What is a break-even analysis and how to create one?

September 6, 2016 / Reading: 3 minutes



If you’re looking for an accurate and dependable cash flow formula for your business to prevent flushing your money down the drain in a slow and prolonged death, you’re going to need to utilize a break-even analysis.

Investments for a small business can be tricky and often take up hours of your time debating on every decision that requires appropriating funds for a long-term investment. Here is how you can calculate whether or not you have the cash flow to keep up.

The Break-even Formula

To figure out your limits, you must take your fixed costs and divide that by the gross profit margin percentage. You might not know how to reach these numbers immediately, so let’s break each category down to its base.

Related: Free Break-Even Analysis Template

Another name for fixed costs are the fees that you will need to pay, no matter how high or low your sales are at any given time. These are your rental fees, employee salaries, basic advertising budget, and various overhead costs. Once you get a solid number, you can then move onto figuring out your gross profit margin.



To get your gross margin, you need to subtract your variable costs (commission, inventory, materials, etc.) from your total sales. To turn that into a percentage, you will need to divide it by your sales and multiply this by 100%. Make sure all of these figures line up with the exact same dates.

Examples and Real Applications

Here’s how this will look in a real business. We have a business that sells paintings and frames that makes $40,000 in sales per quarter. The variable costs add up to $14,000, making the gross profit total $16,000, or 40 percent. The number for the fixed cost will be at $10,000. This will cover the rent and utilities to store our inventory. With that number, we now have all the data to make our break-even analysis for our business.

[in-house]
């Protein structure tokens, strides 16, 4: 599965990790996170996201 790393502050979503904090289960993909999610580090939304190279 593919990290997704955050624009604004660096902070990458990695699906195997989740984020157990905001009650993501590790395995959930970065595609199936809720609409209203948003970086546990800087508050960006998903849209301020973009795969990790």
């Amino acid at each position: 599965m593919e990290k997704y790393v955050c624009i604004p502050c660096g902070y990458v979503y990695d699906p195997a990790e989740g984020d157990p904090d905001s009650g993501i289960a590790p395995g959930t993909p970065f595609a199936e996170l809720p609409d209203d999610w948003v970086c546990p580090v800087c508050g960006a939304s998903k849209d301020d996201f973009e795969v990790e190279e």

This will be $10,000 divided by 40%, which equals $25,000. This means, anything less than $25,000 in sales would put our business in the red. No matter how much money you inject into the business, if you aren’t identifying the underlying cause for your inability to break-even, you will never be able to grow as a business. This may mean increasing product prices slightly, lowering the cost of rent, or reducing the number of SKUs that you have of the shelves. These are all very common decisions that must be made eventually as a small business.

Break-even analysis is not only used when you fall on tough times and start looking for ways to stay afloat, it is also extremely useful for when your business is successful and you are trying to calculate how to squeeze more profit without needing to take big risks.

Learning how to trim inefficient and redundant expenses on your balance sheet is important if you want to make long-term gains. While it is tempting to conduct major surgical audits on your business, you do not want to trade short-term success for a potential loss of infrastructure or supports.